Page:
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Enrico Vettore

Enrico Vettore’s research interests include 19th and 20th century Italian literature with a particular emphasis on the relationship between ethics and literature and philosophy and literature. Other major areas of focus are Italian cinema and Jungian and post-Jungian literary criticism. He has published articles on Petrarch and Schopenhauer, Roberto Rossellini, Leonardo Sciascia and Manzoni, Sciascia and Jorge Luis Borges, Pasolini’s Medea and a Zen reading of Pirandello’s One, No One and One Hundred Thousands. He is currently working on the relation between nature and characters in Michelangelo Antonioni’s tetralogy. His next project is an analysis of the presence of dogs and animals in Tomasi di Lampedusa’s Il Gattopardo from a post-Jungian and ecopsychological perspective.

Education 

  • 2005 University of Oregon, Ph.D., Romance Languages
  • 2002 University of Oregon, M.A., Italian Literature
  • 1990 University of Padua, Italy, B.A. (laurea), Italian Literature
  • 1985 Cesare Pollini Music Conservatory, Padua, Italy, Diploma, Classical Guitar

Publications 

  • Vettore, Enrico (academic advisor). Entry: “Giuseppe Tomasi di Lampedusa.” Twentieth-Century Literature Criticism, edited by Lawrence J. Trudeau, Gale Cengage Learning (Forthcoming 2017).
  • Vettore, Enrico (academic advisor). Entry: “Gaspara Stampa: 1524?-1554.” Literature Criticism from 1400 to 1800, edited by Lawrence J. Trudeau, vol. 262, Gale Cengage Learning, 2017, pp. 221-323.
  • Vettore, Enrico (academic advisor). Entry: “I promessi sposi - Alessandro Manzoni.” Nineteenth-Century Literature Criticism, edited by Lawrence J. Trudeau, vol. 329, Gale Cengage Learning, 2017, pp. 1-98.
  • “Approximation To Nirvana: From Intellectual Speculation to Zen Non-Philosophy in Luigi Pirandello’s Uno, nessuno e centomila.” Pirandello Society of America Journal XXIX, 2017.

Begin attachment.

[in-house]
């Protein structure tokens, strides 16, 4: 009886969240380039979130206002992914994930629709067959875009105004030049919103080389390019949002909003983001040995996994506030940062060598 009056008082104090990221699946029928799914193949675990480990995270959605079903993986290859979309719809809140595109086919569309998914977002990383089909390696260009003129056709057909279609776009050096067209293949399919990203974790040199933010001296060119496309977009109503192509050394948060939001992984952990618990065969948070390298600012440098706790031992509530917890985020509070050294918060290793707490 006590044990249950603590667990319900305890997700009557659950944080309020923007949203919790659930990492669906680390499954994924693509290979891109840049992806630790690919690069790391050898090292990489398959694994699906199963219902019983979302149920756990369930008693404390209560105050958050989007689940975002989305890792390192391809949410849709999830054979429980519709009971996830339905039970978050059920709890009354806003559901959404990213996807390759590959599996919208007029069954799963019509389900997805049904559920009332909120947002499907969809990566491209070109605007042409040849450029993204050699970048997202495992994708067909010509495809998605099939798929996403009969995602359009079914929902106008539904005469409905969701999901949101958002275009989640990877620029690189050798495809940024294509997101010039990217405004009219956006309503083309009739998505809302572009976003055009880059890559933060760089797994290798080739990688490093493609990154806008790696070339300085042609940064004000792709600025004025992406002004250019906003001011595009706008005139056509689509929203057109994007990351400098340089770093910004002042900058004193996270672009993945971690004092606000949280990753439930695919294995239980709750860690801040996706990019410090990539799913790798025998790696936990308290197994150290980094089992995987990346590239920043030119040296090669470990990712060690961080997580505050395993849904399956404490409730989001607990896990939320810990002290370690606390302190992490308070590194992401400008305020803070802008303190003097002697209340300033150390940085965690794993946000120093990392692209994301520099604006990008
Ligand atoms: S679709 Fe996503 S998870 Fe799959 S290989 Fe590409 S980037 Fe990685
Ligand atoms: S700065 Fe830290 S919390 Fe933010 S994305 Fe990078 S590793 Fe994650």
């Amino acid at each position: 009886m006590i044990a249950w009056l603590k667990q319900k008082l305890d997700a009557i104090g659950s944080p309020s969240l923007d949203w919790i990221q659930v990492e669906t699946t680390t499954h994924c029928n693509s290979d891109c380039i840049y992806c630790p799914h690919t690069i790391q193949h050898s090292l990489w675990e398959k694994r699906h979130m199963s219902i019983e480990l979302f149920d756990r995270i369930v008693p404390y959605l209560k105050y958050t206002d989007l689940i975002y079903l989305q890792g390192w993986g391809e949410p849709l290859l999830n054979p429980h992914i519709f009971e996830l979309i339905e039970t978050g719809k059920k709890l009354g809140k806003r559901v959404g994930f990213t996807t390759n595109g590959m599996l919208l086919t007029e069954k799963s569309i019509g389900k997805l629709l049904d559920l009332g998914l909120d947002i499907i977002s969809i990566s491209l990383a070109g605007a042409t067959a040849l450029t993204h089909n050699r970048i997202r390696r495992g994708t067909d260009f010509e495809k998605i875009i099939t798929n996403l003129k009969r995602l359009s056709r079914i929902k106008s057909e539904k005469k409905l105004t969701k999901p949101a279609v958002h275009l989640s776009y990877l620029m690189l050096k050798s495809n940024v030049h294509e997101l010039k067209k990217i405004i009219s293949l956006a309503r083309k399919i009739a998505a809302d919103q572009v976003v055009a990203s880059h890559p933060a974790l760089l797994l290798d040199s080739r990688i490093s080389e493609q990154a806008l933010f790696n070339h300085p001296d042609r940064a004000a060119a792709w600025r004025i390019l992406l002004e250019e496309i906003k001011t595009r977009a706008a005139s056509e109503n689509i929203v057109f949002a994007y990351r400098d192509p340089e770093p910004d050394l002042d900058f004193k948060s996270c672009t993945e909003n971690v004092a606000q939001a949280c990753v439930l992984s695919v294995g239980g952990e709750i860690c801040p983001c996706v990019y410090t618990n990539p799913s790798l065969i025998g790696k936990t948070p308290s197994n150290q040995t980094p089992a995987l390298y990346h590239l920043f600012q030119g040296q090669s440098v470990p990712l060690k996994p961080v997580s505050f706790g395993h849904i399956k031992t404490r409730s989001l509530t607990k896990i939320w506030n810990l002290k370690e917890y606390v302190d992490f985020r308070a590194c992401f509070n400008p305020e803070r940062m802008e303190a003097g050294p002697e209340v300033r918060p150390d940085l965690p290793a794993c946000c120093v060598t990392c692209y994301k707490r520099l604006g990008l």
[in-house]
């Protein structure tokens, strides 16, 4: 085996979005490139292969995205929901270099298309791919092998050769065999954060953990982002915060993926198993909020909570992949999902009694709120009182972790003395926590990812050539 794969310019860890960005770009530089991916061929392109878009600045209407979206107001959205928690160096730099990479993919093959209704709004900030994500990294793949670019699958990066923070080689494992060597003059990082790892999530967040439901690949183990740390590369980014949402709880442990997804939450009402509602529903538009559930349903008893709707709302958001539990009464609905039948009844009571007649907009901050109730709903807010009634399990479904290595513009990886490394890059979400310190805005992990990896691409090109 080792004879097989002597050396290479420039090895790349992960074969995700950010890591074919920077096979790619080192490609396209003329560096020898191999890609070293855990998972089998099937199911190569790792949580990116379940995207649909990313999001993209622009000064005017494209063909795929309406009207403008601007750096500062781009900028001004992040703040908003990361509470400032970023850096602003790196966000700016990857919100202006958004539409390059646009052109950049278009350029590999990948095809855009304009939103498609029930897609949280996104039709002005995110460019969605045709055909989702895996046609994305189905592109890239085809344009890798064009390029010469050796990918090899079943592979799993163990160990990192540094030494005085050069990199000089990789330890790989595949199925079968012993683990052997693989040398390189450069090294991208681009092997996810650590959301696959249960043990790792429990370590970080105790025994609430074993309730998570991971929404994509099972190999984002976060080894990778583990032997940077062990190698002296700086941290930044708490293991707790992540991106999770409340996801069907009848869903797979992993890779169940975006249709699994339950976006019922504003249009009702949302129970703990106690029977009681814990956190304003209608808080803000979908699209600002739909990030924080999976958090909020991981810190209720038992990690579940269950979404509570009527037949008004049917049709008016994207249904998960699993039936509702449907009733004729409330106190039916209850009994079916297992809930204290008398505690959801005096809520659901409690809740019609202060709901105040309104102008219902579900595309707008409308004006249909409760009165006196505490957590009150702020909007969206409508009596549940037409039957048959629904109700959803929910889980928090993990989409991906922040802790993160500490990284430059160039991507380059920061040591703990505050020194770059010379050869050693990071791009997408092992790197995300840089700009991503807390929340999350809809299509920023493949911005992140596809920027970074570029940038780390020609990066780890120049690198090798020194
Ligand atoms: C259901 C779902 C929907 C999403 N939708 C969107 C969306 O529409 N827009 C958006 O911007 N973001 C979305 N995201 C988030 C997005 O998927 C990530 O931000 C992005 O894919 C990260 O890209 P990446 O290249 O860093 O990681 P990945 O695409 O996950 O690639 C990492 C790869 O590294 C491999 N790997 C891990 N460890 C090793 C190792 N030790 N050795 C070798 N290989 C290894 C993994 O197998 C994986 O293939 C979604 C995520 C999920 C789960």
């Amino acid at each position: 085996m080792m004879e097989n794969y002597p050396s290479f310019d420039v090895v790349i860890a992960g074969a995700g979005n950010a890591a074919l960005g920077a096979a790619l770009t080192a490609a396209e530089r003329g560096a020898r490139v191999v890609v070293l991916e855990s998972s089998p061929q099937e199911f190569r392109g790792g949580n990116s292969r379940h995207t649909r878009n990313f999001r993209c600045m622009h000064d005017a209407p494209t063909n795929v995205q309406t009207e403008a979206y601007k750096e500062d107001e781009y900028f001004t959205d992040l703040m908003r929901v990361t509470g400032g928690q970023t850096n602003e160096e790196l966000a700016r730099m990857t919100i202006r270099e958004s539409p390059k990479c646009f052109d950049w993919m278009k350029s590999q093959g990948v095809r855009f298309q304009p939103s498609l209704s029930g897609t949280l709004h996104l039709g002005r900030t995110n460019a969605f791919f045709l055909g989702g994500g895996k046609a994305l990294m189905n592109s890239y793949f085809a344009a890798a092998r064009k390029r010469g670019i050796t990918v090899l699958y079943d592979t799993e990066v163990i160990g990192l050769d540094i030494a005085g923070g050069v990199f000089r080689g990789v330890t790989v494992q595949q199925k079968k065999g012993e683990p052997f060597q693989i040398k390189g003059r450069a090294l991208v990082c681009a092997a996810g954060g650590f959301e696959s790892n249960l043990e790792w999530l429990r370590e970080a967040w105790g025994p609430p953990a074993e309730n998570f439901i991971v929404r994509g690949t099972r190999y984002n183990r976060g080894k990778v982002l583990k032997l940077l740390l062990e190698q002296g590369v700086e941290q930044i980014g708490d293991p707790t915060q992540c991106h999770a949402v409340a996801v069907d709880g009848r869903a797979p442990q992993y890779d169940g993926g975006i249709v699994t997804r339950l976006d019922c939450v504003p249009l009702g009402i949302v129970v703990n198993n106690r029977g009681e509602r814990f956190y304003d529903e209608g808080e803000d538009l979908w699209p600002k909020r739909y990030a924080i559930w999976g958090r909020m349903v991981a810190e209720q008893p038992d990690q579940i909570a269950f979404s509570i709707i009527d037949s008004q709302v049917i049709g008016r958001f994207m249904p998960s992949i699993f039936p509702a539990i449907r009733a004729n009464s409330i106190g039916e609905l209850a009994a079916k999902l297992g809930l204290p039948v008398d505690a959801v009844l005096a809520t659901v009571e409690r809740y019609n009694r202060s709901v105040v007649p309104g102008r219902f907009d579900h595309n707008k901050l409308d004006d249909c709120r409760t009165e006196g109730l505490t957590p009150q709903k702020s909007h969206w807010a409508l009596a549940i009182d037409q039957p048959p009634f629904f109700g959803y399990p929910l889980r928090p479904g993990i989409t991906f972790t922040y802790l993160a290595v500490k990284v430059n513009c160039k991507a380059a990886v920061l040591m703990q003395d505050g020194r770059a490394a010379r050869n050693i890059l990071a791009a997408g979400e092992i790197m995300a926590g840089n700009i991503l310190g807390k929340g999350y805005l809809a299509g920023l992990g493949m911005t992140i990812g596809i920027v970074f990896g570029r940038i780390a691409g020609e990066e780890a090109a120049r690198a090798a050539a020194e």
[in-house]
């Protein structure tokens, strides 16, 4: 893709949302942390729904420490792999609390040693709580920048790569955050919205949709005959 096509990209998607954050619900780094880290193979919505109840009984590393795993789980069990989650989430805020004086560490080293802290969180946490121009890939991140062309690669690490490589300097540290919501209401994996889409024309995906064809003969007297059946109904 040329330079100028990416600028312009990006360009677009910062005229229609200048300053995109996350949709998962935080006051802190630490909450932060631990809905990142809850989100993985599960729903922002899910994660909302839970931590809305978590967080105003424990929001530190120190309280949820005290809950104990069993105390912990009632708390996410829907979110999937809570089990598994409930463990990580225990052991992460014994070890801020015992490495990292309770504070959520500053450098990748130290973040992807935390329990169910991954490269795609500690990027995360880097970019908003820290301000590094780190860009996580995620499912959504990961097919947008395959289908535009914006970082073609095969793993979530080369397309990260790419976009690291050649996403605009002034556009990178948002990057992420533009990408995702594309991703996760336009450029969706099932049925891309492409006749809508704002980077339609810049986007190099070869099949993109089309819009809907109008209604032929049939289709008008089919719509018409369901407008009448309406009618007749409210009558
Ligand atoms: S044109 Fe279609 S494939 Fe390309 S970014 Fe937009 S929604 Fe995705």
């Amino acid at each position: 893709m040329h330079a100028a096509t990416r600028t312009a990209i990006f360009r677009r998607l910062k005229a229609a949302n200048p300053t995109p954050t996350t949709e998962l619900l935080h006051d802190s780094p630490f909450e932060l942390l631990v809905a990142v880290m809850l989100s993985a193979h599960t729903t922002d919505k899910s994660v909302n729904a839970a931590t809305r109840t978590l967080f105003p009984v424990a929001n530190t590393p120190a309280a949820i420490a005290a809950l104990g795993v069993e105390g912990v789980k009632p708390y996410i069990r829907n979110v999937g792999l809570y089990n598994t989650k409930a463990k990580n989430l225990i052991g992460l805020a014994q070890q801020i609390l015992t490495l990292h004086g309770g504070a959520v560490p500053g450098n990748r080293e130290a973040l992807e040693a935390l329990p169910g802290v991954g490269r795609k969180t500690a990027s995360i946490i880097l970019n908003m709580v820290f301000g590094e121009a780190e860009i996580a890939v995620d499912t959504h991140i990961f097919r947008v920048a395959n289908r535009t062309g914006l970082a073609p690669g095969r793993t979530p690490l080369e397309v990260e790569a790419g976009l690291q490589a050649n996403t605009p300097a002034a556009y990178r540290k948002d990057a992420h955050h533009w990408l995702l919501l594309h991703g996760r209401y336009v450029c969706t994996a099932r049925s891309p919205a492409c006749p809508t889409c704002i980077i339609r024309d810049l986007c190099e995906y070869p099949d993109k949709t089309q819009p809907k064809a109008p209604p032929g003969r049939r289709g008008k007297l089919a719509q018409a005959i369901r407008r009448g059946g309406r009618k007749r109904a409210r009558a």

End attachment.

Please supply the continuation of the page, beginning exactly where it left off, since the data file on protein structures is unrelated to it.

• La giustizia eterna di Arthur Schopenhauer in Jorge Luis Borges e Leonardo Sciascia.” Rivista di Studi Italiani, Anno XXXIII, n° 1, Giugno 2015, pp. 562–581.
  • “La Medea di Pier Paolo Pasolini come processo di individuazione: Una lettura alchemica e junghiana” in Pasolini in America, Metauro Edizioni, 2015.
  • “Leonardo Sciascia and Alessandro Manzoni: Shared Morality, Shared Literary Destiny.” Italica 91.3 (2014): 367-81. Print.
  • “Voyage in Italy: Roberto Rossellini’s Non–Dualistic View of the World and Cinema.” Italian Studies in Southern Africa/Studi d’Italianistica nell’Africa Australe 26.2 (2013): 53-74. Print.
  • “Uncovering Truth through Literature: The Quotations of Jorge Luis Borges in Leonardo Sciascia’s The Moro Affair.” Rivista di Studi Italiani 30.1 (2012): 221­–37.
  • Quanto piace al mondo è breve sogno. Petrarch and Schopenhauer: Elective Affinities.” Humanist Studies & the Digital Age 1.1 (2011): 170-179. ISSN: 2158-3846 (online). http://journals.oregondigital.org/hsda/. DOI: 10.5399/uo/HSDA.1.1.1191.
  • “Nuove tendenze nella critica manzoniana.” Italian Culture 20.1&2 (2002): 169–77. Print.

The Pirandello Society of America Annual Journal Cover

The Journal of the Pirandello Society of America

Literature Criticism from 1400 to 1800 Journal Cover

Literature Criticism from 1400 to 1800

Nineteenth-Century Literature Criticism Journal Cover

Nineteenth-Century Literature Criticism

Select Awards and Grants 

  • 2010 Most Inspirational Professor (Senior Class of 2010, CSULB)
  • 2009-10 Scholarly and Creative Activities (SCAC) Summer Stipend (CSULB): “Traveling to India: Emmanuelli, Manganelli, Terzani and the Essential Other”
  • 2008-9 Scholarly and Creative Activities (SCAC) Release Time (CSULB): “Disentangling Gadda’s Open System of Quotes: A New Reading of Manzoni”
  • 2008 Outstanding Teacher (Alumni Association, CSULB)